To make your dreams come true, it’s up to you…


“If it’s to be it’s up to me.”

I know that as a Christian this quote isn’t exactly right. But there’s a lot of truth in it. Other than the fact that indeed, we must line up our dreams and plans and goals with God’s purpose for our lives, no one is going to make sure we hit the mark but ourselves.


Six years ago I decided to pursue two life-long dreams. To continue my college education and write books. Since then, neither of those dreams dissipated. And now I find myself in the middle of one of the hardest parts of the journey physically for me: student teaching and editing a book I’ve sold to ready it for publication.


During my journey to today, no one ever asked me if I had my homework done or if I had written anything each day. No one pushed me out of bed in the mornings after staying up until two or three in the morning. No one made my tea or asked me if I was making my deadlines.

I had to learn to say no in order to say yes to my dreams. Saying no is hard for me. As a pastor’s wife, I’ve been conditioned to worry about what other people think. I’ve still not mastered the concept of forging ahead without a thought to others’ opinions, but I’m getting better. I mean, sometimes it’s good to hear other opinions about things. I’m still figuring out when to listen and when to tune out.


The point is this. More than likely no one has a passion for your dream like you. No one wants it as bad as you do. And you’ve got to muster up all the courage you can to climb that mountain and reach the top. It’s called ambition. And its cohort is grit.

You can do this dream thing. But be prepared to encourage yourself a lot. Be prepared to forge ahead when others wish you’d just slow down and take a breather. When your friends look at you funny because you need to stay in and write or study instead of going to the game or out for a night on the town, you can have the backbone to know that you’re in a different season than they are. You’re in the season of mountain climbing, and you need to suck up all the oxygen you can.


You can do this. Dreaming is a solitary thing. And sometimes, making dreams come true is solitary, too. But as Christians, we’re never alone. Isn’t that wonderful? Imagine having to do it alone. We don’t have to. We have the Great Teacher with us and in us. We have the mind of Christ. We have someone Who never leaves us nor forsakes us.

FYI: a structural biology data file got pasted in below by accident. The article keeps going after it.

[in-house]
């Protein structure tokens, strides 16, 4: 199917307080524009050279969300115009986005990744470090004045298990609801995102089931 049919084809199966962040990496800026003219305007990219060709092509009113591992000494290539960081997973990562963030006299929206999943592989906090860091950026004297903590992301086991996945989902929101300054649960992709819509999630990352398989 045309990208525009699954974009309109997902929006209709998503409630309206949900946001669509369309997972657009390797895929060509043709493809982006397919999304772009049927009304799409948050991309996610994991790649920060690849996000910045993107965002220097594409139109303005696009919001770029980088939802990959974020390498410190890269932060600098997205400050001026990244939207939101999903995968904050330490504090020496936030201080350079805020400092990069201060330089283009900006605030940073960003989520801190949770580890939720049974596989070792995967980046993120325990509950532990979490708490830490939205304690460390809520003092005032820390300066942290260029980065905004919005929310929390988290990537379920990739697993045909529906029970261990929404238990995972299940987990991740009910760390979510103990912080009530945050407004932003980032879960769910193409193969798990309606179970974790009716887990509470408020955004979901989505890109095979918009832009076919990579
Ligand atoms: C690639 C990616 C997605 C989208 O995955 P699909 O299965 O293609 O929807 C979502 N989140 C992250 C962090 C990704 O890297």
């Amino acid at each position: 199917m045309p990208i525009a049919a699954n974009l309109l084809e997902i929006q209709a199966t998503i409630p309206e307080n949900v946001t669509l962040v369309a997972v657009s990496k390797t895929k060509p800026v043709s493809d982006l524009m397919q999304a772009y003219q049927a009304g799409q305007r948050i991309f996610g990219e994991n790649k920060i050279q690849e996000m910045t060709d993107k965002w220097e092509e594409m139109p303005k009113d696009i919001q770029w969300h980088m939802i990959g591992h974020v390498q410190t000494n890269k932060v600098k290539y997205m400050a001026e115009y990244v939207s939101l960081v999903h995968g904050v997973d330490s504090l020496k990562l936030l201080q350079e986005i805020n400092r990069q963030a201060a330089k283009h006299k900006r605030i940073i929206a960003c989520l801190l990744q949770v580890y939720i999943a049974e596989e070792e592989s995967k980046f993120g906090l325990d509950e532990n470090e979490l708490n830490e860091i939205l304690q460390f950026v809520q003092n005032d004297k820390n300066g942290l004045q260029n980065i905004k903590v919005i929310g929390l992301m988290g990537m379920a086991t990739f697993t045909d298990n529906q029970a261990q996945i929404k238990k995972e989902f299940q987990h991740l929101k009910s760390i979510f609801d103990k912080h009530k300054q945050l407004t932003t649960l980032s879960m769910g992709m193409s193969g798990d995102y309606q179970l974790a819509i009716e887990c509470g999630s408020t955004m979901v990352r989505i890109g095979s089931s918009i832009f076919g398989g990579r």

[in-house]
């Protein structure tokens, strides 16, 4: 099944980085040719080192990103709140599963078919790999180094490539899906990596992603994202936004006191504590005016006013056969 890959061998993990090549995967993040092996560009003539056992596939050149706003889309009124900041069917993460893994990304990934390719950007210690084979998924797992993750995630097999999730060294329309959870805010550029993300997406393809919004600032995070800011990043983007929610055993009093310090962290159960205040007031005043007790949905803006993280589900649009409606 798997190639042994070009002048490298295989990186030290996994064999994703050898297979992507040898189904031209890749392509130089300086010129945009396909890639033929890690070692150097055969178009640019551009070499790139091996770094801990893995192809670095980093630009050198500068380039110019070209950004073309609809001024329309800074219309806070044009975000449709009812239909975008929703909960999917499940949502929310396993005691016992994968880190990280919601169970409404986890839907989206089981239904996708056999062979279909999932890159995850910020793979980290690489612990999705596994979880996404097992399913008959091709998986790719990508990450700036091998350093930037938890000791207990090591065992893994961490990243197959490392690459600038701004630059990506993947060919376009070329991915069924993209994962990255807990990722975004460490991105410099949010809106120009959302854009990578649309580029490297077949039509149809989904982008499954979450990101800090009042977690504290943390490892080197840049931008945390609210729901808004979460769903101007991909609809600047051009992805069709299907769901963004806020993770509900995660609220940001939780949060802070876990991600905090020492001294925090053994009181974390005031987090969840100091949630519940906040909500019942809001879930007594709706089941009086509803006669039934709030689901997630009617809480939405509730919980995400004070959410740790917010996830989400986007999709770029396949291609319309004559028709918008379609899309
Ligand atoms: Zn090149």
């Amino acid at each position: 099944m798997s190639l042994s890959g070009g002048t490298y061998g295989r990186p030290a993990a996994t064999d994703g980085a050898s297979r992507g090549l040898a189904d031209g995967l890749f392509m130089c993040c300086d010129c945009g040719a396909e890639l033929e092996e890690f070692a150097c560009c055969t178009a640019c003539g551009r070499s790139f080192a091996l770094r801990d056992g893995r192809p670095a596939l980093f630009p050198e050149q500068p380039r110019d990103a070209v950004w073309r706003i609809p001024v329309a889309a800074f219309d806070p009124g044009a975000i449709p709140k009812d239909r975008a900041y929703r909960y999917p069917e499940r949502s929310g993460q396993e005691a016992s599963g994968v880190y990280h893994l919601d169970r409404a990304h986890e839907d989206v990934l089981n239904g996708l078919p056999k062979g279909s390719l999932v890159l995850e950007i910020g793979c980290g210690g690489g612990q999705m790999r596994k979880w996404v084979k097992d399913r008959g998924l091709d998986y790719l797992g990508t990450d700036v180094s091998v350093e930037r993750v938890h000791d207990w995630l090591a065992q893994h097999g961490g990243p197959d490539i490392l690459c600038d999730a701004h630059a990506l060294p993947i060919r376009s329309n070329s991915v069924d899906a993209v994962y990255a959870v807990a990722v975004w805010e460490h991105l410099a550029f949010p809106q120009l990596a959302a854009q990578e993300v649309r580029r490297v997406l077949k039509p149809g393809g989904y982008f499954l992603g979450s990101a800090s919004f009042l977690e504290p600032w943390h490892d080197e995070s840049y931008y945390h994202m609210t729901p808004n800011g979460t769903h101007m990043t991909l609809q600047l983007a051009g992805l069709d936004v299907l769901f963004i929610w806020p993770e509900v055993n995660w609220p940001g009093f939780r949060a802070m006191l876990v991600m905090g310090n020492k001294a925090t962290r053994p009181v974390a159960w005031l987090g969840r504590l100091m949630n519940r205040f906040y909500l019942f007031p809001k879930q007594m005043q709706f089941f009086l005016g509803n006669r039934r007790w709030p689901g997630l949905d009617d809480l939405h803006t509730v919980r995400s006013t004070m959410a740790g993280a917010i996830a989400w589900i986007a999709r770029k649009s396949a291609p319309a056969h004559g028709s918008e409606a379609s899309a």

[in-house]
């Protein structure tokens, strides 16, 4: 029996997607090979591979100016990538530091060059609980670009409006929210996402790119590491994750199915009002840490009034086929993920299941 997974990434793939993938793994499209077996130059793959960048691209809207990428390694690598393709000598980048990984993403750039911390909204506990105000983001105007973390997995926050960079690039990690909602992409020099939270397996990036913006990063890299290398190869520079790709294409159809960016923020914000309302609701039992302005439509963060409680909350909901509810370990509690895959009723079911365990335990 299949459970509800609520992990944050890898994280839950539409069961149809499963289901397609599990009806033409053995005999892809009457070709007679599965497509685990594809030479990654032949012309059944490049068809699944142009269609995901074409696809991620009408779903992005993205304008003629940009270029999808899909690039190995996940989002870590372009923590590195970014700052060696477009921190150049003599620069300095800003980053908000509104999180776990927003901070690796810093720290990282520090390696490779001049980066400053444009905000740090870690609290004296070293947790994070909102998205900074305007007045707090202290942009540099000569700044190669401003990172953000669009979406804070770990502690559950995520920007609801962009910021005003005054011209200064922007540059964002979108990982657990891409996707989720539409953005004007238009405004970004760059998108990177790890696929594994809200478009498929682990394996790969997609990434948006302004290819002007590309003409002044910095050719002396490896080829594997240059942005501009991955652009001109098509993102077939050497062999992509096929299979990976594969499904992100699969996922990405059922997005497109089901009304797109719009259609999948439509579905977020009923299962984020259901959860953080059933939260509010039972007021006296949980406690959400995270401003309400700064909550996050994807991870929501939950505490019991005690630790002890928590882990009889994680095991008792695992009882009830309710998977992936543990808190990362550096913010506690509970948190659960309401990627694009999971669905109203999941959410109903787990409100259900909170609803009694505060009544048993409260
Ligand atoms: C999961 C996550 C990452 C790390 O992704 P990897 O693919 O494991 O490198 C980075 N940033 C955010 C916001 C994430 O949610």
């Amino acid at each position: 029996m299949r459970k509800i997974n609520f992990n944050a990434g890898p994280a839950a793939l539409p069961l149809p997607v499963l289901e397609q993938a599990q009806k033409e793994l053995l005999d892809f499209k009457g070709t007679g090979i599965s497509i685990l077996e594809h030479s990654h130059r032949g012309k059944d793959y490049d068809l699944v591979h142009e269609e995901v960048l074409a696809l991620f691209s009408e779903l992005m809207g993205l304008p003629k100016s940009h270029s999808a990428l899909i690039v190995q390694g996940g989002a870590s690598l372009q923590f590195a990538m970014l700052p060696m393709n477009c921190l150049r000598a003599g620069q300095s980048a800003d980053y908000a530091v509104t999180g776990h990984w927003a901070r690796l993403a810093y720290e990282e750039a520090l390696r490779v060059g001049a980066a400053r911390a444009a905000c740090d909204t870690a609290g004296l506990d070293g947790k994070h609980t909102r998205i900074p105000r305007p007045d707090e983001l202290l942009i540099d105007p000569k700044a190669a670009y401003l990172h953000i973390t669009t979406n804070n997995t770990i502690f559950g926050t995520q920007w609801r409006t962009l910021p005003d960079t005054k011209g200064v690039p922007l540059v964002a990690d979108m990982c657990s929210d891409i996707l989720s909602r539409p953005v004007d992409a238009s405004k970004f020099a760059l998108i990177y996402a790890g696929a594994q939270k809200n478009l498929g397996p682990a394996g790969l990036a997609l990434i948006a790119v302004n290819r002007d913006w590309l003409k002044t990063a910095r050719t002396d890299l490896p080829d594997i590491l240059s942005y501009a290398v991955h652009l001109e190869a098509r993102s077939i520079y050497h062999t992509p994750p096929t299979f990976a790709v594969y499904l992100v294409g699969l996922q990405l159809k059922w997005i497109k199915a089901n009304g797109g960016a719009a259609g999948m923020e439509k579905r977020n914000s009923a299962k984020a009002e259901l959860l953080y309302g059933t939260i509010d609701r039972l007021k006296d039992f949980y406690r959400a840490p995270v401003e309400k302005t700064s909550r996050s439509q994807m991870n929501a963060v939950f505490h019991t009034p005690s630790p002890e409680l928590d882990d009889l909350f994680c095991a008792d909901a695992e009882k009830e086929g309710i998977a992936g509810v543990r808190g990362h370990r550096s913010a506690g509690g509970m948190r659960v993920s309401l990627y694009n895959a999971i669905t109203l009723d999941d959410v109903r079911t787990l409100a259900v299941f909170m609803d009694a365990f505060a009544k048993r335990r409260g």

Give Him your dreams and He’ll help you carry them. He’ll even carry you when you’re too tired to take another step. Ask me how I know.


Tweet this: Dreaming + Grit = Mountaintop views

Comments 2

  1. God has a purpose for our lives?

    If you look at a human’s anatomy, what does it seem like we’re optimized for?

    I don’t think there is an objective purpose in life that is different than any other animal. Have kids.

    You mentioned that “As a pastor’s wife, I’ve been conditioned to worry about what other people think.”

    We have a little phrase, “think for yourself.”

    1. Post

      Hi, Shilvio! I’m so glad you stopped by to read and share your thoughts. While our bodies are indeed optimized for reproduction, I believe we are more than a physical body. Our spirits are living and breathing, too. We are spirit beings using these bodies while we’re on the earth. We are created in the image of God.

      English Standard Version of the Bible:
      “So God created man in his own image, in the image of God he created him; male and female he created them.” Genesis 1:27.

      1 Corinthians 15:50 (ESV): “I tell you this, brothers: flesh and blood cannot inherit the kingdom of God, nor does the perishable inherit the imperishable.”

      Our bodies don’t last forever but our spirits do. I think that’s amazing and wonderful.

      As for thinking for myself, you’re right. And I do! God doesn’t want us to check our brains at the door. He wants us to reason and wonder and study to learn Who He is.

      Isaiah 1:18 says:
      “Come now, let us reason[a] together, says the Lord:
      though your sins are like scarlet,
      they shall be as white as snow;
      though they are red like crimson,
      they shall become like wool.”

      This is how Christianity is taught. The Apostle Paul, who wrote 2/3 or the New Testament, was keen on teaching the Jews in the Synagogue about Jesus by reasoning with them:

      “And Paul went in, as was his custom, and on three Sabbath days he reasoned with them from the Scriptures, 3 explaining and proving that it was necessary for the Christ to suffer and to rise from the dead, and saying, ‘This Jesus, whom I proclaim to you, is the Christ.'” — Acts 17:2 & 3, ESV.

      It’s not thinking for yourself or asking question that’s the problem for most people. The problem comes when people don’t want to listen to the answers.

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